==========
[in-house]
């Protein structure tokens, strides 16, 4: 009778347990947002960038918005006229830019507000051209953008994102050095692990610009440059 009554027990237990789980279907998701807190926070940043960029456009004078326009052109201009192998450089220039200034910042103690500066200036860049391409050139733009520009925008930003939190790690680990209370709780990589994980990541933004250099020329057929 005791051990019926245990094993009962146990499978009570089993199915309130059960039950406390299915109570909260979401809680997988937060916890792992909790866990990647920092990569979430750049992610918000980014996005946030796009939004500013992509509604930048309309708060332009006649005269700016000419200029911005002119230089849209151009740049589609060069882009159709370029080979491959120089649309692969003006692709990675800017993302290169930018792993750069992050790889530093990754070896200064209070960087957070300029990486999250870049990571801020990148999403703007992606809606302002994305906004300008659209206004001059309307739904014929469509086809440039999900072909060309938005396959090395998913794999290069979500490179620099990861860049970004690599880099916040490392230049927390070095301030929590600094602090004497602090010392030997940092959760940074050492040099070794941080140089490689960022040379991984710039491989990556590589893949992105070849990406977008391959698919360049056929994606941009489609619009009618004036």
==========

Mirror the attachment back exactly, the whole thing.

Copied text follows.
[in-house]
């Protein structure tokens, strides 16, 4: 009778347990947002960038918005006229830019507000051209953008994102050095692990610009440059 009554027990237990789980279907998701807190926070940043960029456009004078326009052109201009192998450089220039200034910042103690500066200036860049391409050139733009520009925008930003939190790690680990209370709780990589994980990541933004250099020329057929 005791051990019926245990094993009962146990499978009570089993199915309130059960039950406390299915109570909260979401809680997988937060916890792992909790866990990647920092990569979430750049992610918000980014996005946030796009939004500013992509509604930048309309708060332009006649005269700016000419200029911005002119230089849209151009740049589609060069882009159709370029080979491959120089649309692969003006692709990675800017993302290169930018792993750069992050790889530093990754070896200064209070960087957070300029990486999250870049990571801020990148999403703007992606809606302002994305906004300008659209206004001059309307739904014929469509086809440039999900072909060309938005396959090395998913794999290069979500490179620099990861860049970004690599880099916040490392230049927390070095301030929590600094602090004497602090010392030997940092959760940074050492040099070794941080140089490689960022040379991984710039491989990556590589893949992105070849990406977008391959698919360049056929994606941009489609619009009618004036």